Progress made toward nuclear propulsion, in-situ resource utilization
By BRYAN PALASZEWSKI|December 2018
The Nuclear and Future Flight Propulsion Technical Committee works to advance the implementation and design of nonchemical, high-energy propulsion systems other than electric thruster systems.
This year, researchers investigated critical aspects of nuclear thermal rocket propulsion. In this form of propulsion system, hydrogen is heated in a nuclear fission reactor and the hot hydrogen creates thrust, approximately doubling the exhaust velocity compared to the best chemical rocket engine. A team of Aerojet-Rocketdyne, the Ultra Safe Nuclear Corp., NASA and the U.S. Department of Energy expanded the types of design parameters and range of values for the required reactor core of a low enrichment uranium, LEU, nuclear thermal propulsion rocket. These expanded parameters were presented in July at the AIAA Propulsion and Energy Forum to ensure that the best core designs and a wider range of interactions were being captured for later integration into the engine thermodynamic analysis. If the LEU core configuration design parameters are picked arbitrarily based on previous highly enriched uranium designs, LEU configurations will be too heavy, will not achieve criticality for continuous operation, or could have an incorrect power profile and drive up the thermal loads excessively in the engine thermodynamic cycle. Examining many design variables and having well-defined ranges for their values to permit larger combinatorial arrangements and capture critical design interactions. The above-mentioned team conducted a series of detailed analyses to create a performance design map for the most attractive LEU nuclear thermal propulsion engines.
Turning to nuclear fusion, rockets propelled by this technology will create extremely hot plasma with a fusion reaction of deuterium and helium 3. The temperature of this plasma approaches that found at the center of the sun. Powerful magnets contain and then accelerate this plasma for propulsion. In July, researchers at Princeton Satellite Systems Inc. in New Jersey analyzed numerous fusion engine designs and space mission applications. One of the designs was a field-reversed, configuration-magnet design for a compact fusion engine. Another was a fusion engine for a fast Pluto mission. Using a multifluid plasma code for direct fusion drive system, exhaust velocity, thrust and efficiency was modeled as function of input power and gas flow. The engine design produced 10,000 seconds of specific impulse, with 5 newtons of thrust per megawatt of generated fusion power.
Many investigations of the natural resources available in the solar system were conducted in the first half of 2018. Lunar, Martian and other solar system resources were assessed by collaborators from the Ultra Safe Nuclear Corp. and a retired Boeing engineer. Their assessments concluded that without in-situ resource utilization, ISRU, any long-term propulsion architecture is likely unsustainable. There are vast resources available in space for development and use by future space faring societies. Viable propellant technologies are limited by the accessible resources and will require energy to mine and process. Nuclear power on the planetary surfaces will be crucial for the mining and refining processes. There are multiple architectures for space transportation, with each requiring technology development, access to in-situ resources, power, mass transfer, heat transfer and propellant storage systems. Each of these issues drives the economic sustainability of the ISRU system. Both chemical and nuclear propulsion systems derive many benefits from an optimal ISRU system design.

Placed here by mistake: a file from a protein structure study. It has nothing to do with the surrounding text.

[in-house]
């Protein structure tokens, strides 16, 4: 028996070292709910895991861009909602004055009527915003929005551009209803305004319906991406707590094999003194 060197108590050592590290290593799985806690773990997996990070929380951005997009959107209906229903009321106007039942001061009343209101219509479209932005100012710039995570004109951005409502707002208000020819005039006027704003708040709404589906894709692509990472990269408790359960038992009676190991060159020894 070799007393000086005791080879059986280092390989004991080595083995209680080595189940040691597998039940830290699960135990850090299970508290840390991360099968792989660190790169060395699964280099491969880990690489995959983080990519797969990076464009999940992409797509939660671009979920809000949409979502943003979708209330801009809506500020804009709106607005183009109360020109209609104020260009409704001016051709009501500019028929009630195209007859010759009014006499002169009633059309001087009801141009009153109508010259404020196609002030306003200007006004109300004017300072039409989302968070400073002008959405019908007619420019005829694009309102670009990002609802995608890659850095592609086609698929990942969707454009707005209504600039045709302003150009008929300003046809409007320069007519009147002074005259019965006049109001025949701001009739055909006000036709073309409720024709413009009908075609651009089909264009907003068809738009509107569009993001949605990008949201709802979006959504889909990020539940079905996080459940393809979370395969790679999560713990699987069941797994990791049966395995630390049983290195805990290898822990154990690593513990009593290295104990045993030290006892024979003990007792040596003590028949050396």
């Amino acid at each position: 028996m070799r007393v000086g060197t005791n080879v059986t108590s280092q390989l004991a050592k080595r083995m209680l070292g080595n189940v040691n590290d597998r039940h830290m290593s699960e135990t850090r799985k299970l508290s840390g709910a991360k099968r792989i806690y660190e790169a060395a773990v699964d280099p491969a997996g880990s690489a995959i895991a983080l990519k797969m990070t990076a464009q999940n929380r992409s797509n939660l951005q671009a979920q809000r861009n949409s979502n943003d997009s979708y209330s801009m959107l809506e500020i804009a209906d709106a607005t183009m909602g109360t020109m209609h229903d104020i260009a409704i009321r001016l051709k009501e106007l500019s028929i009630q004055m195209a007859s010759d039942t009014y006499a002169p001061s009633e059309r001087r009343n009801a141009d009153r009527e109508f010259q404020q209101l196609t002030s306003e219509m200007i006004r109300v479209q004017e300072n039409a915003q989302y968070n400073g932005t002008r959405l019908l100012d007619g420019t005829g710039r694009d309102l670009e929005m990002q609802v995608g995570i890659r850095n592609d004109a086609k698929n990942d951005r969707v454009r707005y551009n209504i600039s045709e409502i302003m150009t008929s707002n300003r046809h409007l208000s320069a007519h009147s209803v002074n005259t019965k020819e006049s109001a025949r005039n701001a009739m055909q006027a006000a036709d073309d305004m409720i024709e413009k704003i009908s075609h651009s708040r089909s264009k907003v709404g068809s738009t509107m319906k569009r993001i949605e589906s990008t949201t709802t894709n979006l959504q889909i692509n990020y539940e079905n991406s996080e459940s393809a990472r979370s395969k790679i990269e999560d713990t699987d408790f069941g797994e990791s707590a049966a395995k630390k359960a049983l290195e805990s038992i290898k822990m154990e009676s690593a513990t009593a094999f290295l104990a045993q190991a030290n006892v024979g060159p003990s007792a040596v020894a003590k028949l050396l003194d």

Very speculative research into anti-gravity was conducted and presented in June. Researchers at the Happy Science University of Japan reviewed historical work on anti-gravity effects, devices and theories. The researchers reviewed the likelihood of anti-gravity propulsion for aerospace applications by using existing experimental data and estimated the possible values of space vehicle specific impulse, delta-V and propellant mass ratio. The preliminary results imply that with a theoretical anti-gravity propulsion system, fuel efficiency improves, the mission cost and flight time can be reduced. Even though technologies for anti-gravity propulsion do not exist, in the near future it may be achieved. Future research will refine their simulations of the lunar flights and further investigate the possibilities of anti-gravity propulsion.
Photo: A Princeton field-reversed configuration reactor-2 device during a test at Princeton Satellite Systems Inc. in New Jersey. Credit: Princeton Satellite Systems Inc.